Living up to their “Satisfaction guaranteed with full refund”, Big Agnes sent a replacement pad, which seems to be holding up well. It still softens overnight on cold nights, but maintains sufficient firmness, as long as the temperature is above 40°F or so. The replacement pad does not perform any better on really cold surfaces than the original pad sent to me for testing. The solution to this might be to resort to the winter camping practice of using a closed-cell foam pad to provide some extra insulation.
The following video demonstrates features of the Double Z. It includes a comparison of a timelapse segment inflating the Double Z with an Instaflator, which requires almost 3 full bags, versus a timelapse of inflation of a “Brand X” pad, which takes one and a half bags. I have a couple of verbal errors in the video – what I call a “Stop-motion” video is really “time-lapse”. The other is mis-stating the number of lungs-full to inflate the Double Z - the "100 lungs-full" is actually what it took to inflate another BA pad, the Diversion (100 puffs). The Double Z takes me about 50 lungs full, vs “Brand X” 20 lungs-full, still a lot of puffing when you are at altitude.
One big complaint I have heard from a number of people is that “Brand X” is very noisy to sleep on because of the “crackling”. So there is a short comparison of the noise level of “Brand X” and the Double Z. The Double Z does make enough “crackling” noise that some people complain about it’s noise, which is a fair amount less than “Brand X”. To me, though, that is a “Princess and the Pea” question. After a long day of hiking or climbing, I am usually tired enough that noises like a bit of “crackling” do not bother me.
In the Field:
The ultimate test of any piece of gear is how it does in the field. I slept on the Big Agnes Insulated Double Z in tents from my sea-level location up to snow fields in the Sierra and on Mount Shasta. On Shasta in particular, where I was on ice, the pad became cold to the touch despite my sleeping in my Western Mountaineering 0°F bag (which was quite comfortable in the Andes on a standard 3/4length Thermarest), inside my Soulo tent.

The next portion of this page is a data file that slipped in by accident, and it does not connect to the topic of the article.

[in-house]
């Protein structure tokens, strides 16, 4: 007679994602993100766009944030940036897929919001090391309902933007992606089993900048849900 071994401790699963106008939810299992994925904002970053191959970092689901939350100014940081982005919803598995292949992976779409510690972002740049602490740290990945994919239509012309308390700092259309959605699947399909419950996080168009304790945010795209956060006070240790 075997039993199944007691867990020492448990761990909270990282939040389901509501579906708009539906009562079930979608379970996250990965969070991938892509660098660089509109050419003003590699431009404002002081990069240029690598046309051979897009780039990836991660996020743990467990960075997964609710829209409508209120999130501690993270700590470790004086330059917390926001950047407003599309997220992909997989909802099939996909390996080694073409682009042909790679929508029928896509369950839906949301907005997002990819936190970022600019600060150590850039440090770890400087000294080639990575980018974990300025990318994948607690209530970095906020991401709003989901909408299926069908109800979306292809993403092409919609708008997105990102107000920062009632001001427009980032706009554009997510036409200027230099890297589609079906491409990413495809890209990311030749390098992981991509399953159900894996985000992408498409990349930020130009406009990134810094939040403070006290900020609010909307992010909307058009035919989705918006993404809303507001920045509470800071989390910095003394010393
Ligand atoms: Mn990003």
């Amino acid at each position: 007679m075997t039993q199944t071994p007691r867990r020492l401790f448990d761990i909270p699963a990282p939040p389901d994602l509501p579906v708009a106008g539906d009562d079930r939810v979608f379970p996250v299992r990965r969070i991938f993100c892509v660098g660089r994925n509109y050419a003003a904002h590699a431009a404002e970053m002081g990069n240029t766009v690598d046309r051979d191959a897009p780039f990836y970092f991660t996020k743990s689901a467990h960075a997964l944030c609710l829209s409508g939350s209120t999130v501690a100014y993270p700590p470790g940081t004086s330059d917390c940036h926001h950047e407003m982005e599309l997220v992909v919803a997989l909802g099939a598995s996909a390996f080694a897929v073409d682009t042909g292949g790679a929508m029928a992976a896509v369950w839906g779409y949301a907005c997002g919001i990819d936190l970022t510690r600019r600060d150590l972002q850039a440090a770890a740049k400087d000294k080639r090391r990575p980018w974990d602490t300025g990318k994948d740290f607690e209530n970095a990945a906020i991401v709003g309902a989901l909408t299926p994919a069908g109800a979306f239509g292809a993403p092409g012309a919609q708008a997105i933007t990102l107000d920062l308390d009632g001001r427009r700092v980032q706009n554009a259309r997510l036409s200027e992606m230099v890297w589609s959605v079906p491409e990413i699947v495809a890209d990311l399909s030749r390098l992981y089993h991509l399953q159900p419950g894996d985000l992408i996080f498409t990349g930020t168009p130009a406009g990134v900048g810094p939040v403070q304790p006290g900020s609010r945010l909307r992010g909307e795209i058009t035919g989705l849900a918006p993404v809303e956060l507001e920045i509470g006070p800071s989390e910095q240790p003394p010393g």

I started the night in my long johns. Within a fairly short time, I found that when I was laying on my back, my back got significantly cold. I measured the air temperature at 20°F. I ended up putting on my MicroPuff jacket and a merino top, but still remained cool during the night.
The Big Agnes rating on the pad is 15°F. The pad definitely does not meet that rating. It also softened a fair amount during the night, due to the temperature drop. Readers will remember that the perfect gas law says that pressure times volume divided by temperature for a closed container is a constant. In other words, if the temperature drops, so will the pressure.
I did a calculation and determined that there would have been a roughly 5% drop in pressure in the pad, enough to make the pad noticeably softer, and allow readily rolling off the pad. The remedy is to get up during the night and blow a few lungsfull of air into the pad.
During nights when the temperature dropped only a few degrees during the night, the pad stayed fairly firm, and thus very comfortable. I also left the pad fully inflated for a week in my house and found that it stayed fully firm. My latest use of the pad was during the Climb-Unity weekend at Donner Pass that the American Alpine Club Sierra Nevada Section holds each year. During the day in the tent, the pad would become very firm, then soften during the cool evening, followed by firming the next morning as the sun came up.
Summing Up: How well did the Big Agnes Insulated Double Z meet the criteria I listed at the start of the review?
1) It did very well on comfort.
2) Although it is light, there are other pads that are significantly lighter while meeting the comfort criterion.
3) It is compact, though there are other pads that are more compact while meeting the comfort criterion.